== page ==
Influenza del latino e del greco sull'inglese, Projects for English Language. Università di Catania
mukky11 July 2015

Influenza del latino e del greco sull'inglese, Projects for English Language. Università di Catania

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relazione precisa e dettagliata sulle influenze che le lingue classiche hanno avuto sull'inglese nel corso del tempo e che ancora oggi mantengono
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Introduction-Classical influence in English

English is a mix of different languages. The core of English is divided between

Romance and German languages, in a similar way also his culture is influenced.

It is important to know the origin of words to understand a language.

English is made up of various parts, a basic Anglo-Saxon, with Latin and Greek

influence, and Norman, so English vocabulary is composed by words that come from

German thanks to the Germanic tribes and the Vikings, the Christianization of Britain

in 597 brought England into contact with Latin civilization and made significant

additions to the vocabulary and words that were imported by Norman invasion from


The Classical influence affected also the alphabet, the Old English (500-1100 a.D.)

written in an alphabet called Runic(derived from the Scandinavian languages) was

substituted by Latin alphabet brought from Ireland by Christian missionaries and

remained the writing system of English. The vocabulary of Old English consisted of

a basic Anglo-Saxon terms borrowed from the Scandinavian languages (Danish and

Norwegian) and Latin.

The Norman invasion of 1066 created a society divided in three blocks:

1. bellatores ("those who go to war ," and the aristocracy ) ,

2. oratores ("those who pray ", or the clergy ) ,

3. laboratores ("those who work the earth ").

Each of these groups spoke a different language, giving rise to a situation defined

triglossia, the nobility used French, ecclesiastics wrote in Latin 1 , while among

peasants survived the Germanic Anglo-Saxon English, but the Norman conquest of

1 Latin was a spoken language among ecclesiastics and men of learning, and a certain number of Latin words could well have passed directly into spoken English. Katamba F., English words : structure, history, usage,

second edition, London ; New York : Routledge, 2005, p.46

1066 had strong consequences, the language of Normans became the official means

of communication. When, after two centuries, English regained its dominant position,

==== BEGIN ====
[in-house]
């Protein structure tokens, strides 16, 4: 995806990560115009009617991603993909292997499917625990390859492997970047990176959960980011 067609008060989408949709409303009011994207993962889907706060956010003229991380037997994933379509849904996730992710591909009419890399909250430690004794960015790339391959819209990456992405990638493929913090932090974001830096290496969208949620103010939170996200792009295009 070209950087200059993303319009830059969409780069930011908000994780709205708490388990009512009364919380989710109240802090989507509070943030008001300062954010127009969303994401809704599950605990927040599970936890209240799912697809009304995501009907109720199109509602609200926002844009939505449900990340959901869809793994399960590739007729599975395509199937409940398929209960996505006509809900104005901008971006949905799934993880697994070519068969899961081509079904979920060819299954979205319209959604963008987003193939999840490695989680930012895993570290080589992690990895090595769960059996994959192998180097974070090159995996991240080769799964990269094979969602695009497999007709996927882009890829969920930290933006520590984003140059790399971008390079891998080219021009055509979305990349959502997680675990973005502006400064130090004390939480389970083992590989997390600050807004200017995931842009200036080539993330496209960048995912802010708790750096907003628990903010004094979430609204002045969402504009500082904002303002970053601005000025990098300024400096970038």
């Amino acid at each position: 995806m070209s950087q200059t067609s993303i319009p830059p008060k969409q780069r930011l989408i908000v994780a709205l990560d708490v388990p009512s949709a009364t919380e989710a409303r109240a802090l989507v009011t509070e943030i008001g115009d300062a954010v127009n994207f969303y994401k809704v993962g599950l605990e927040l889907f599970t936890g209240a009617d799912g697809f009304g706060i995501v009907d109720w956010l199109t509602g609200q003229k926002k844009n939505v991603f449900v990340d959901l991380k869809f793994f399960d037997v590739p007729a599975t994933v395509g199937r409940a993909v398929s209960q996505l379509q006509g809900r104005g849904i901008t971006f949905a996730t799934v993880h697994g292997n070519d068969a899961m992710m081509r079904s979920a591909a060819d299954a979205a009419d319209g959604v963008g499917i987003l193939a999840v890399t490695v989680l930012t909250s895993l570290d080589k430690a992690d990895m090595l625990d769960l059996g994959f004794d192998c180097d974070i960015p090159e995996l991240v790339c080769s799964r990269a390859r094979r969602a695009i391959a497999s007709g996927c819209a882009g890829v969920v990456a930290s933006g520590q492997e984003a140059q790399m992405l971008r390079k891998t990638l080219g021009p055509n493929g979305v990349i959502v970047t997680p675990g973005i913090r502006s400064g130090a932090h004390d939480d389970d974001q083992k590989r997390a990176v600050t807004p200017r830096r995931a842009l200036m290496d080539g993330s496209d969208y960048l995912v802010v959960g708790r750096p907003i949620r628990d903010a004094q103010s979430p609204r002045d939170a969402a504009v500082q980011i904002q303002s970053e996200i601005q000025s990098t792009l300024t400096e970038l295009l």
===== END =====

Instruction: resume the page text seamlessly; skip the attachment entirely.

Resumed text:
it was full of foreign words, almost all of Latin origin.

The fifteenth century brought a revival of Classic languages 2 with the full flowering

of classical studies throughout Europe made by Italian Renaissance. The introduction

of unusual words from Latin became a conscious stylistic device, extensively used by

poets and occasionally by writers of prose.

English was literally flooded with Latin and Greek terms thus opening a new and

unpredictable cultural horizons 3 .In the sixteenth century the period of the Middle

English terminates, now co-existed in English three components: Germanic, Norman-

French and Latin-Greek.

English has an important role: it is well known that, starting from twentieth century,

it was the language that has taken the greatest number of new words from other

language. English, after Italian, is the language that in the course of its history, has

used Latin for the recovery and the coining of new words, as defined by Tullio De

Mauro, “la più latinizzata e neolatinizzata lingua del mondo non neo latino”.

The circulation and acceptance of foreign words and expressions is not a novelty,

always languages come into contact and modify each other and depending on

cultural and economic prestige and influence in some countries, their languages

assume greater or lesser ability to penetrate into other language.

English is currently the language of communication.

Together with Anglicisms, English helped to put into circulation even some

Latinisms, we talk about xenolatinismi to indicate these Latin words formed in

foreign languages.

2 The Revival of Learning had revealed how rich was the store of knowledge and experience preserved from the

civilizations of Greece and Rome. Hughes G., A history of English words, Oxford ; Malden, Mass. : Blackwell, 2000,


3 Latin and Greek were not only the key to the world’s knowledge but the languages in which much highly esteemed

poetry, oratory, and philosophy were to be read. And Latin, had the advantage of universal currency. Beside the

classical languages, the vulgar tongues were immature, unpolished, and limited in resource. Baugh- Cable, A History of

the English language, third edition, London ; New York : Routledge, 1991, c1978, p.58

Latin loan in English

Give a precise idea of loans derived from Latin or caused to mediation romance is

probably impossible. They cover almost all the semantic fields, although, in fact, are

the privileged ones who have to deal with activities and phenomena of culture,

society, religion and civic life. Here are some examples of the loan in relation to the

most significant semantic areas:

Ecclesiastical organization:

1. Abbot "Abate"; from Lat. ecclesiastical abbas, acc. abbatem

2. Altar "Altare"; from lat. altar

3. Cross "Croce"; from lat. crux (gen. CRUC-is).

4. Psalm "Salmo"; old from Lat. Psalmus, spread with the knowledge of the sacred


Terms related to trade

1. Cheap "Economico"; from lat . cauponari < adj. caupo